Taxing proposal

Roth IRA's tax advantages are worth looking into


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To invest in an IRA or Roth IRA, that is the question. There are advantages to both kinds of individual retirement accounts, but a Roth IRA may be the smarter move.

“If you are a young professional and have maximized the amount you can put into a 401(k), without question it makes more sense to do a Roth IRA,” says Cheryl Creuzot, president and COO of the Associates in Financial Planning Group in Houston. A Roth IRA will allow you to save money for retirement, accumulate it tax-free and withdraw it tax-free at retirement.

Born out of the Taxpayer Relief Act of 1997, based on legislation written by Sen. William Roth (R-Delaware), the Roth IRA is considered a better tax shelter for retirement savings than its siblings. It allows contributions of up to $2,000 annually, even if you already participate in an employer-sponsored program.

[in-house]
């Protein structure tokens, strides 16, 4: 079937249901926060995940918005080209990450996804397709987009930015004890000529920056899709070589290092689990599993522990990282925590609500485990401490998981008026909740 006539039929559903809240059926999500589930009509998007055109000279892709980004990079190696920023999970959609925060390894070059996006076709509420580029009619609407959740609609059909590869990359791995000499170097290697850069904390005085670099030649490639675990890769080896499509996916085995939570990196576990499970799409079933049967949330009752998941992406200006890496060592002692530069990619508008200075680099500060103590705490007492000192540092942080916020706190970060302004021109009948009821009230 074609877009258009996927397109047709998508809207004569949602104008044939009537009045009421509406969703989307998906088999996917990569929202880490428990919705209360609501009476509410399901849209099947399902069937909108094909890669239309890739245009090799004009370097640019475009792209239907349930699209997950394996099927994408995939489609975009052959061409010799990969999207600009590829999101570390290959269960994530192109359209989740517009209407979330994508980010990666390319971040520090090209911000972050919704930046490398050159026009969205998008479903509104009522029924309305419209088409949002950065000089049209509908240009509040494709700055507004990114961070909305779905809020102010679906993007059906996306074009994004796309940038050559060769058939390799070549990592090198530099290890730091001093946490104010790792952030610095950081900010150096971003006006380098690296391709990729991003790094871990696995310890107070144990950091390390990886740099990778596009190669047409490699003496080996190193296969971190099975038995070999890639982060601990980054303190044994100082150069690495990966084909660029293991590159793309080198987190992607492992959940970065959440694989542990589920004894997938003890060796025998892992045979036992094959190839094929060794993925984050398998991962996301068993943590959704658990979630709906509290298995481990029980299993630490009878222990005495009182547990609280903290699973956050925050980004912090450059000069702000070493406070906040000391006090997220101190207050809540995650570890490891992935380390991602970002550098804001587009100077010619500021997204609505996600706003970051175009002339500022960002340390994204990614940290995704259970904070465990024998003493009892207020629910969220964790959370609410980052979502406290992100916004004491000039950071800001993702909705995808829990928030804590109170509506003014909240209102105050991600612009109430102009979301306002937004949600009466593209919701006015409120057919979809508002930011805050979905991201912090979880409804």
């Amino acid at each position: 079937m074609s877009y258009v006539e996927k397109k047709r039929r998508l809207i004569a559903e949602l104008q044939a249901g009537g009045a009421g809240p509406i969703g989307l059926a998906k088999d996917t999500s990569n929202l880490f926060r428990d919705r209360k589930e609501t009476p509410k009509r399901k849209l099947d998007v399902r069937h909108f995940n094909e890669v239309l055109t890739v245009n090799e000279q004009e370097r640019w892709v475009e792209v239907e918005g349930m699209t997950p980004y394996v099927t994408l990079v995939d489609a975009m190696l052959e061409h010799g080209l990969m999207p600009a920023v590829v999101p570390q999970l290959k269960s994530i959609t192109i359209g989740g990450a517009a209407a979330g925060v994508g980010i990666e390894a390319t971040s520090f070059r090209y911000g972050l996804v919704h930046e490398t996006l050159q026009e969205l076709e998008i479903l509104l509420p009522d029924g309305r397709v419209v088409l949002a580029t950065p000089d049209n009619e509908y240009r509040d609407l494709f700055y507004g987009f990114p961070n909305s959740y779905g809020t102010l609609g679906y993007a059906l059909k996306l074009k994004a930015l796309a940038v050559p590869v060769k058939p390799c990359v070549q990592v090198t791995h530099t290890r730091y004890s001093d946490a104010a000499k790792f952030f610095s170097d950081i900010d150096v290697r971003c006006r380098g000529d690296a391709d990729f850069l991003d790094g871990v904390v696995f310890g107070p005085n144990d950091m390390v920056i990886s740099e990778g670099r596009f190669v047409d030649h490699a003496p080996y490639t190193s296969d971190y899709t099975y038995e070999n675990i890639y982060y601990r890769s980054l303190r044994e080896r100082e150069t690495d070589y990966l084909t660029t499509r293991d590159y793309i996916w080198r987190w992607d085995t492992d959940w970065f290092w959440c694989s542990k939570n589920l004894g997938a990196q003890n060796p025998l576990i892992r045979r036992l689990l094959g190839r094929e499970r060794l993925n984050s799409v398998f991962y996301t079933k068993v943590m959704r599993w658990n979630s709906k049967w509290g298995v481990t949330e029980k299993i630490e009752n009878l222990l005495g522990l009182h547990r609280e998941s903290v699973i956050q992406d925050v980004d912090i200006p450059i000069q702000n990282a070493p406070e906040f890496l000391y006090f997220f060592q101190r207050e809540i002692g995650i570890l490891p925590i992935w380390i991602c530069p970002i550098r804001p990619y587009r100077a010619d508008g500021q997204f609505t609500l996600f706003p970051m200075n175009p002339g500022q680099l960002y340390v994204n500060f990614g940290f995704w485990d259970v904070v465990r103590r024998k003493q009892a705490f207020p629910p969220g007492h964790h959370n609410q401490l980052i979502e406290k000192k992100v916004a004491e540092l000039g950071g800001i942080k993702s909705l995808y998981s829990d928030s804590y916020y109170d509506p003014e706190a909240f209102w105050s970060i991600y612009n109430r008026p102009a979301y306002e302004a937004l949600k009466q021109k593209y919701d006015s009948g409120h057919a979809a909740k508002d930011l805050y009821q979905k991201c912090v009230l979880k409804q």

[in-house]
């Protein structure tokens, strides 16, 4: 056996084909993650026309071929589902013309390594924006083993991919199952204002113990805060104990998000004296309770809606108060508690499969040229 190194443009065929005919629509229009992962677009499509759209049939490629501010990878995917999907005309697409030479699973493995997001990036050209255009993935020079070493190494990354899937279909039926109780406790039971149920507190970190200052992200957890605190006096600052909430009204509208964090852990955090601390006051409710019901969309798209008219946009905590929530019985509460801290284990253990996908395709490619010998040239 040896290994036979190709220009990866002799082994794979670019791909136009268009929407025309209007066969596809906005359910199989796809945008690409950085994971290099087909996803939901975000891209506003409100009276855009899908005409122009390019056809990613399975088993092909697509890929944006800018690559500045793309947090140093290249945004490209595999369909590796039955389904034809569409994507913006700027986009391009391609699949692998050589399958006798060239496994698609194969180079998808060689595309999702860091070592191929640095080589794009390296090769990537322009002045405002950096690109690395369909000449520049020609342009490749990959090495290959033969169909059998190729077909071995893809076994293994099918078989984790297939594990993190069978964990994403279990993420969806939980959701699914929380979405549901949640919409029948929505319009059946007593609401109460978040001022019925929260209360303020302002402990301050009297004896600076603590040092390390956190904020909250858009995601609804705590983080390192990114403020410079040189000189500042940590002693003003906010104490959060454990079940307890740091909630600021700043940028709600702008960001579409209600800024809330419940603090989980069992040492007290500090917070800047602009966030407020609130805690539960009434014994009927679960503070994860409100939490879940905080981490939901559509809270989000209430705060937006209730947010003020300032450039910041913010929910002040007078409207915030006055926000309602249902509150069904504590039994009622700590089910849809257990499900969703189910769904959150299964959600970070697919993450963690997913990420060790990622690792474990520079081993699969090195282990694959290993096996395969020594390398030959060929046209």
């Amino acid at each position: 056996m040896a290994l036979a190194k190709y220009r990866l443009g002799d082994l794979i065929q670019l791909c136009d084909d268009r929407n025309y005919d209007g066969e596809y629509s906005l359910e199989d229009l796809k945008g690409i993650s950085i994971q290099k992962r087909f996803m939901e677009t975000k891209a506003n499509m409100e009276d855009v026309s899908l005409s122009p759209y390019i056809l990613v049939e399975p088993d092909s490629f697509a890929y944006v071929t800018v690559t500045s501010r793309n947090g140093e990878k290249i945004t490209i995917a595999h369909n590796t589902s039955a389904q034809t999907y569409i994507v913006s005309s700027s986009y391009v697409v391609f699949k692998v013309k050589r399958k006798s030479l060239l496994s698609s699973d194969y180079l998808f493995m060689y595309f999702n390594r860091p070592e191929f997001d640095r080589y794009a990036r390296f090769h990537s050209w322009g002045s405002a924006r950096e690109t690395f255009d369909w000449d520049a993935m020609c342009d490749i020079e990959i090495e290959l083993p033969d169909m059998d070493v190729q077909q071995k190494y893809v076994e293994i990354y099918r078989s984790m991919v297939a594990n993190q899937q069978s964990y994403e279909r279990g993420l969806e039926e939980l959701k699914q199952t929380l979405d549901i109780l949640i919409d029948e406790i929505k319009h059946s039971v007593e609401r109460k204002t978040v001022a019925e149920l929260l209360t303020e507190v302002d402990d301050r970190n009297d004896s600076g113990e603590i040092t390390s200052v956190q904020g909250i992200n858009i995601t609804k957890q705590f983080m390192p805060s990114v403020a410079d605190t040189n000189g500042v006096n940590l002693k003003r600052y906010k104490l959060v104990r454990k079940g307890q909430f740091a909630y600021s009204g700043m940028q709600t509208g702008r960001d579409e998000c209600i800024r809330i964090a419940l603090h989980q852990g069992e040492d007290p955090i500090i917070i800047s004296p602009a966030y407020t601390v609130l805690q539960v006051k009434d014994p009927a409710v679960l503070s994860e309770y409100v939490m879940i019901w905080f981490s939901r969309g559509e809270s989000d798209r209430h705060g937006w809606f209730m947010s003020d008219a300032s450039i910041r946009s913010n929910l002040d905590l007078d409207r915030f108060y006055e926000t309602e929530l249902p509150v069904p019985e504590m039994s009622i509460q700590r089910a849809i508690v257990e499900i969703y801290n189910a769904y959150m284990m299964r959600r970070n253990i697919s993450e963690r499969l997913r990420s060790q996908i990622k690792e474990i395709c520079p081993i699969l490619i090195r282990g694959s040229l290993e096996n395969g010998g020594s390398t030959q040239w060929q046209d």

To be eligible, you or your spouse must have compensation or alimony equal to the contribution. Also, in order to make the full $2,000 contribution, your modified adjusted gross income (AGI) can’t exceed $95,000 for single individuals and $150,000 for married couples filing jointly. After that, the amount you can contribute is gradually reduced, then eliminated, once the AGI exceeds $110,000 (single) and $160,000 (married).

You can withdraw contributions tax-free at any time, but generally earnings have to stay in until you’re 591/2 and at least five years have expired. Otherwise, they are taxable and subject to a 10% early-distribution penalty.

For more information, see “Last-Minute Tax Savers,” this issue, or read The Roth IRA Made Simple by Gary R. Trock (Conquest Publishing Inc., $14.95).